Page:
Diet and Recovery

Early Recovery

Early recovery from active addiction can be a difficult time. Our bodies may feel uncomfortable, we may have a lot of unfamiliar and unpredictable emotions. It is easy to transfer addictions to activities like overworking or watching television, and it is also easy to use food to make us feel better. Or we may overeat sugary foods, especially if we were abusing a drug like alcohol that has a high sugar content or narcotic pain medication which is correlated with cravings for sugar.

Why Eat Well

It’s easier to maintain your recovery when you feel good, and eating a healthy diet will help you feel better physically, mentally, and emotionally. If you eat a regular, balanced, and healthy diet, you’ll have fewer health problems, your energy will improve, you’ll think more clearly, and you won’t have as many mood swings. Eating isn’t just for people in recovery. Eating well is great for everyone!

Improving Your DietColours of Happiness

  • Eat regular meals. If you skip meals, your blood sugar will drop, leaving you vulnerable to eating sugary foods or relapsing. (Hunger is a common relapse trigger.)

  • Drink water.

  • Lean proteins are best. Choose chicken and turkey over beef and pork, vegetable proteins like tofu, peanut butter, and nuts. Get enough protein, though. Protein helps your body rebuild if you haven’t been taking care of yourself because of addiction or other difficulty.

  • Choose whole fruits like apples or pears over candy or doughnuts.

  • Snacks are fine. It’s best to include whole grains, fruits or vegetables, and healthy proteins.

  • Try to eat whole grains such as brown rice and whole wheat pasta or bread. Refined grains don’t fill us up as well because they have less nutritional value, so we eat more of them.

  • Healthy fats are important, like olive oil, nuts, seeds, and avocados.

  • Eat lots of vegetables and fruits. Good for you at all times, when recovering from an active addictive, you need the vitamins and minerals they contain help rebuild your system.

Other Health Tips

  • Get enough sleep (6 to 8 hours).

  • Find a physical activity you enjoy, such as walking, running, working out, or playing soccer. Build up gradually and exercise regularly. You may find it helpful to exercise with a friend.

  • Learn to relax. You could try meditation, yoga, prayer, or gardening. Watching television and using the computer may seem relaxing, but they stimulate our nerves rather than calm us down.

  • Find a support group or see a spiritual director or counselor.

  • Explore your spirituality. Find a way to get closer to your Higher Power. A religious community can give you a lot of support and improve the quality of your life.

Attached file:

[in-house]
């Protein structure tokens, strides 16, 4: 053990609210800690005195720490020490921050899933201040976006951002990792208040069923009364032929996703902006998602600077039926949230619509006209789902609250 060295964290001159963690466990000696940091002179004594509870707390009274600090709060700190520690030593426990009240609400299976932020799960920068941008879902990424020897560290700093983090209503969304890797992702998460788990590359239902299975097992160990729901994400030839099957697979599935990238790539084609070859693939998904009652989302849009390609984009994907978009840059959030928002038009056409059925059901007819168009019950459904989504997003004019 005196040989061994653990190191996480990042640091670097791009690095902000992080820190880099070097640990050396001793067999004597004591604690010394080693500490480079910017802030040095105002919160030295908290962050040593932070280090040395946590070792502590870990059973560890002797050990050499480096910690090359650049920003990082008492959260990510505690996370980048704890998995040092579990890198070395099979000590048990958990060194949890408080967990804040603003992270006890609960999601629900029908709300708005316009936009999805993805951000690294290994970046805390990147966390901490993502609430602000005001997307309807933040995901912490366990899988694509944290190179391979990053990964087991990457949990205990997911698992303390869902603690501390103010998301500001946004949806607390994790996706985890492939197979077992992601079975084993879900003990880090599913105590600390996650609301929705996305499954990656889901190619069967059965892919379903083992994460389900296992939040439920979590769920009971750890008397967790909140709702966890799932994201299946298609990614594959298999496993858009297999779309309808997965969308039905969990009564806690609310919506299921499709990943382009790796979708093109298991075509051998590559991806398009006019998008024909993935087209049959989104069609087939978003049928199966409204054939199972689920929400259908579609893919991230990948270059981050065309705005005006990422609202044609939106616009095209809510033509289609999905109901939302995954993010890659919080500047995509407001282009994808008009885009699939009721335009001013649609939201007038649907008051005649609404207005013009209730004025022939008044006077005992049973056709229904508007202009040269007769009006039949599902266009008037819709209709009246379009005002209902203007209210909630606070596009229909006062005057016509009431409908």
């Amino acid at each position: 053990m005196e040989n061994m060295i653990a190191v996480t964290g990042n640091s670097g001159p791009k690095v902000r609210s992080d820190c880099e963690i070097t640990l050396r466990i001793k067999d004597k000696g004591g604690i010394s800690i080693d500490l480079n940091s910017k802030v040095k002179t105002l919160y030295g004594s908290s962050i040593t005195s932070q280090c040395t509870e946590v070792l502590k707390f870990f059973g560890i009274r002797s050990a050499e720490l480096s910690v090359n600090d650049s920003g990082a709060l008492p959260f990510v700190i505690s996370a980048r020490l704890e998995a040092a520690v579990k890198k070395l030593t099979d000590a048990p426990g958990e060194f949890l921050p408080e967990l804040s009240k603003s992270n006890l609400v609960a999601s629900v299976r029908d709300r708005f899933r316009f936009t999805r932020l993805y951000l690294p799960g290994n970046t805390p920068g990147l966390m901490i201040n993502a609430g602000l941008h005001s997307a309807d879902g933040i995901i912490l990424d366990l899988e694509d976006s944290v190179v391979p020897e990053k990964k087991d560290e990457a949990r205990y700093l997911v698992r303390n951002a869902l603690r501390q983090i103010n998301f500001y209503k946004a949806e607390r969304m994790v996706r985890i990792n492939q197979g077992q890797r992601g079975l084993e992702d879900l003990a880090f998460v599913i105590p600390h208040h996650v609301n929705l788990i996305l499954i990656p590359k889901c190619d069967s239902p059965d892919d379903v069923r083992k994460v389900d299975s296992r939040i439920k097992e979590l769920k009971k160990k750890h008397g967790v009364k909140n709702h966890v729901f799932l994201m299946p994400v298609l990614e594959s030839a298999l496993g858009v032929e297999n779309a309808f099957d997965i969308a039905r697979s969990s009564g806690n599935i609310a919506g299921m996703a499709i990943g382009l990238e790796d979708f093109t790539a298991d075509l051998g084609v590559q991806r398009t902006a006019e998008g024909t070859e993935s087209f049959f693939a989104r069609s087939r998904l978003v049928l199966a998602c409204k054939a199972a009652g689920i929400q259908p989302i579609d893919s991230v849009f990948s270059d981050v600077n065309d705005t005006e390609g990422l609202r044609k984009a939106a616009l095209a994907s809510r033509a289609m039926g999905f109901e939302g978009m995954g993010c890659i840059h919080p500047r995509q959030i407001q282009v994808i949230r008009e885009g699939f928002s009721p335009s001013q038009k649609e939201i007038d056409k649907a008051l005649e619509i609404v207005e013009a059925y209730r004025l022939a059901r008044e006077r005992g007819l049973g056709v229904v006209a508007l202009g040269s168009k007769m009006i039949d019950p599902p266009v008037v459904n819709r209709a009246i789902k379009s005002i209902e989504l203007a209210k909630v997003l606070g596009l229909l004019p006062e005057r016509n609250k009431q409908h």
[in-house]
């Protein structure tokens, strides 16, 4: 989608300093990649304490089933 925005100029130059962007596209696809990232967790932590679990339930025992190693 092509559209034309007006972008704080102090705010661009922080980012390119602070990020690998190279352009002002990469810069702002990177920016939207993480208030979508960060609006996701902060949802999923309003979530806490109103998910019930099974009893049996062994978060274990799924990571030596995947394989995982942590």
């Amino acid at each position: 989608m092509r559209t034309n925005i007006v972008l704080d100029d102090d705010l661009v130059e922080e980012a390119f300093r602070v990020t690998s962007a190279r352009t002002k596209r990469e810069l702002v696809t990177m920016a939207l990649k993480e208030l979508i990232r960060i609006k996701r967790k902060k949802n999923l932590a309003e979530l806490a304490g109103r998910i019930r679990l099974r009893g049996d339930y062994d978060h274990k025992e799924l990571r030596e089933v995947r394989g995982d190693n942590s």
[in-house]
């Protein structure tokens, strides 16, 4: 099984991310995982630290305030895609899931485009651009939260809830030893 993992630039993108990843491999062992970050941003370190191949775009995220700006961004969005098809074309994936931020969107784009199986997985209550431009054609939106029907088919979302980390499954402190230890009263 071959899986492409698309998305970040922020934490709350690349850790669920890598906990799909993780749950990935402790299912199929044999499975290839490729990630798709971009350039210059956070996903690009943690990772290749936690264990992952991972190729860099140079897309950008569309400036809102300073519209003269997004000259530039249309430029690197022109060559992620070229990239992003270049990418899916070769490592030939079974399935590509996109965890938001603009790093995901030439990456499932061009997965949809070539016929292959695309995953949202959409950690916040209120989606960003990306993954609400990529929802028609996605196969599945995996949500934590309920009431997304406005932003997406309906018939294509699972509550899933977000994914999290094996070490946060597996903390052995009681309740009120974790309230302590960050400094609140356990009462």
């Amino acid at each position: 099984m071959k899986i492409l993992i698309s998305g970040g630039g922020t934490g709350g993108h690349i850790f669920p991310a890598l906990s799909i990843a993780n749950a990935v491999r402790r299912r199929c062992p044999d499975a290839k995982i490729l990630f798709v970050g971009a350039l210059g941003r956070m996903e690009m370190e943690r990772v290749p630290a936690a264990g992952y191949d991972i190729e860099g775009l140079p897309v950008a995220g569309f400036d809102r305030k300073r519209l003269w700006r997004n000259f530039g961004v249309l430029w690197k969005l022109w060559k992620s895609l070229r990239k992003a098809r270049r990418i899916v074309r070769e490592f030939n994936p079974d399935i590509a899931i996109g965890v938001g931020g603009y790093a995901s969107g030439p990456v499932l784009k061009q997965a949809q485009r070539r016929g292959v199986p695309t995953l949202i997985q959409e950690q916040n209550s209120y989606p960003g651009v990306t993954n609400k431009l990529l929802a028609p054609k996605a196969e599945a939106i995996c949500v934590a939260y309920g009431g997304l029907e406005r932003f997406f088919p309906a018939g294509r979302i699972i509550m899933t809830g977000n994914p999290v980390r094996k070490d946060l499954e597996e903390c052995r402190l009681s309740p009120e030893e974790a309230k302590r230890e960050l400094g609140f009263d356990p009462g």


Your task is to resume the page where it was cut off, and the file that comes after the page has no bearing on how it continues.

General Tips to Make Healthy Eating Affordable

  • Buy produce in season, such as tomatoes in the summer and cabbage in the fall. Produce will be cheaper then. Look for vegetables and fruit on sale (but don’t buy them if they’re wilted or old).

  • Shop at farmer’s markets. You may be able to get deals on produce.

  • Don’t buy processed foods. They are expensive and have little food value.

  • Buy in bulk whenever possible. Rolled oats or nuts in the bulk bin are cheaper than packaged.

  • Learn to use bulk herbs and spices instead of relying of packaged flavorings.

  • If you have time, you make your own mayonnaise, ketchup, and barbecue or other sauces. They’ll be healthier, tastier, and cheaper.

640px-Copper_Kettle (2)Cooking From Scratch

  • It takes hardly any more time to cook a cake or muffins from scratch than from a mix.

  • Soups are much better home made and significantly less expensive. You will have to plan ahead, but you can cook up a big batch and freeze some for another day.

  • Use dry beans instead of canned. Once you’re used to cooking them, you’ll find they’re easy.

  • Instead of expensive boxed cereals, make porridge (such as oatmeal) from scratch.

  • You may like making bread, pizza dough, or crackers from scratch, especially with children.

Learn to Cook

Sometimes cooking even simple things can seem daunting, and what if you don’t have time to spend in the kitchen? Cooking from scratch doesn’t have to take a lot of time. Try a class or cookbook.

Here are some websites that offer healthy, inexpensive recipes that have been tested so you know they work. (Sometimes online recipes don’t work well, so if you don’t have experience cooking, try one of the sites below or use a recipe book.)

Oregon State University Extension Service

Food Hero (part of OSU)

These are basic cookbooks that are available at the Multnomah County Library. You may be able to find them at your local library if you don’t live in the Portland-Metro area. If you try them out, you can see how you like the recipes before you buy one.

The Fannie Farmer Cookbook

The Fannie Farmer Junior Cookbook

The Joy of Cooking

Feed Yourself, Feed Your Family

Photo Attributions:

“Colours of Happiness” by Camdiluv ♥ from Concepción, CHILE (Colours) [CC BY-SA 2.0 (], via Wikimedia Commons

“Copper Kettle” by Erich Ferdinand from germany – Copper Kettle. Licensed under CC BY 2.0 via Wikimedia Commons